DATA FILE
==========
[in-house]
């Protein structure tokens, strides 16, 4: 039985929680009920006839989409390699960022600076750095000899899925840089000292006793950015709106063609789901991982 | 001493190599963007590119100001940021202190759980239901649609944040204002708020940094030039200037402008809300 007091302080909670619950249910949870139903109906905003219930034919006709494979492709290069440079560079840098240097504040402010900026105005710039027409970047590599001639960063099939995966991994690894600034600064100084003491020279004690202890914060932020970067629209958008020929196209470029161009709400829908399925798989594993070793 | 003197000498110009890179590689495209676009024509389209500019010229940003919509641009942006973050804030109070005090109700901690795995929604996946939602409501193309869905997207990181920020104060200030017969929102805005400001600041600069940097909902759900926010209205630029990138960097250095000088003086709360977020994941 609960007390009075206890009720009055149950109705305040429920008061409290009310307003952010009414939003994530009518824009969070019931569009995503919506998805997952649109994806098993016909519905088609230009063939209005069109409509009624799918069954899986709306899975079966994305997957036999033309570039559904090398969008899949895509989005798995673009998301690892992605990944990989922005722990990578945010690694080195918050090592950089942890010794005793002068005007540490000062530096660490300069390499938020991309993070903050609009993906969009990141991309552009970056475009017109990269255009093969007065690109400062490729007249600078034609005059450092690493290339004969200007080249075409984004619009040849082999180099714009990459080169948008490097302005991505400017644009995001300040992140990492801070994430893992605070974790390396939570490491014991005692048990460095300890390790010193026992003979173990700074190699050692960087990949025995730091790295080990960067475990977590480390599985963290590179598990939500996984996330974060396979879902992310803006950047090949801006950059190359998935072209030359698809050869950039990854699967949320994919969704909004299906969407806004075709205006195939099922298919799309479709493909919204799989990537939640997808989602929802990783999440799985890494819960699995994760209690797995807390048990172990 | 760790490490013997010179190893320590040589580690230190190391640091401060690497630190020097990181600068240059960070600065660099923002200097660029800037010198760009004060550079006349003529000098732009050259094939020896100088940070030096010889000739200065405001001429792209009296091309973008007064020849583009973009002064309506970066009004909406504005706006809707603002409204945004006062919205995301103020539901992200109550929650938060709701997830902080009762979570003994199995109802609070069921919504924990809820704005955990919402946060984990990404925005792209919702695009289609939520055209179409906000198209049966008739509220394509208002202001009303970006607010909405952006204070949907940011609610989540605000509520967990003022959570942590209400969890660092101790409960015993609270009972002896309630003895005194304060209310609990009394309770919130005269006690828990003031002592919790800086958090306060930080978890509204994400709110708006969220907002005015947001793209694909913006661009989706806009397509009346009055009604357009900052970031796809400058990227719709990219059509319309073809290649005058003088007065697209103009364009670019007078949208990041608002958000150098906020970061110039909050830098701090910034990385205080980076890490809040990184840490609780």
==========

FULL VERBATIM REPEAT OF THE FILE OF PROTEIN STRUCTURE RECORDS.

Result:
[in-house]
């Protein structure tokens, strides 16, 4: 039985929680009920006839989409390699960022600076750095000899899925840089000292006793950015709106063609789901991982 | 001493190599963007590119100001940021202190759980239901649609944040204002708020940094030039200037402008809300 007091302080909670619950249910949870139903109906905003219930034919006709494979492709290069440079560079840098240097504040402010900026105005710039027409970047590599001639960063099939995966991994690894600034600064100084003491020279004690202890914060932020970067629209958008020929196209470029161009709400829908399925798989594993070793 | 003197000498110009890179590689495209676009024509389209500019010229940003919509641009942006973050804030109070005090109700901690795995929604996946939602409501193309869905997207990181920020104060200030017969929102805005400001600041600069940097909902759900926010209205630029990138960097250095000088003086709360977020994941 609960007390009075206890009720009055149950109705305040429920008061409290009310307003952010009414939003994530009518824009969070019931569009995503919506998805997952649109994806098993016909519905088609230009063939209005069109409509009624799918069954899986709306899975079966994305997957036999033309570039559904090398969008899949895509989005798995673009998301690892992605990944990989922005722990990578945010690694080195918050090592950089942890010794005793002068005007540490000062530096660490300069390499938020991309993070903050609009993906969009990141991309552009970056475009017109990269255009093969007065690109400062490729007249600078034609005059450092690493290339004969200007080249075409984004619009040849082999180099714009990459080169948008490097302005991505400017644009995001300040992140990492801070994430893992605070974790390396939570490491014991005692048990460095300890390790010193026992003979173990700074190699050692960087990949025995730091790295080990960067475990977590480390599985963290590179598990939500996984996330974060396979879902992310803006950047090949801006950059190359998935072209030359698809050869950039990854699967949320994919969704909004299906969407806004075709205006195939099922298919799309479709493909919204799989990537939640997808989602929802990783999440799985890494819960699995994760209690797995807390048990172990 | 760790490490013997010179190893320590040589580690230190190391640091401060690497630190020097990181600068240059960070600065660099923002200097660029800037010198760009004060550079006349003529000098732009050259094939020896100088940070030096010889000739200065405001001429792209009296091309973008007064020849583009973009002064309506970066009004909406504005706006809707603002409204945004006062919205995301103020539901992200109550929650938060709701997830902080009762979570003994199995109802609070069921919504924990809820704005955990919402946060984990990404925005792209919702695009289609939520055209179409906000198209049966008739509220394509208002202001009303970006607010909405952006204070949907940011609610989540605000509520967990003022959570942590209400969890660092101790409960015993609270009972002896309630003895005194304060209310609990009394309770919130005269006690828990003031002592919790800086958090306060930080978890509204994400709110708006969220907002005015947001793209694909913006661009989706806009397509009346009055009604357009900052970031796809400058990227719709990219059509319309073809290649005058003088007065697209103009364009670019007078949208990041608002958000150098906020970061110039909050830098701090910034990385205080980076890490809040990184840490609780």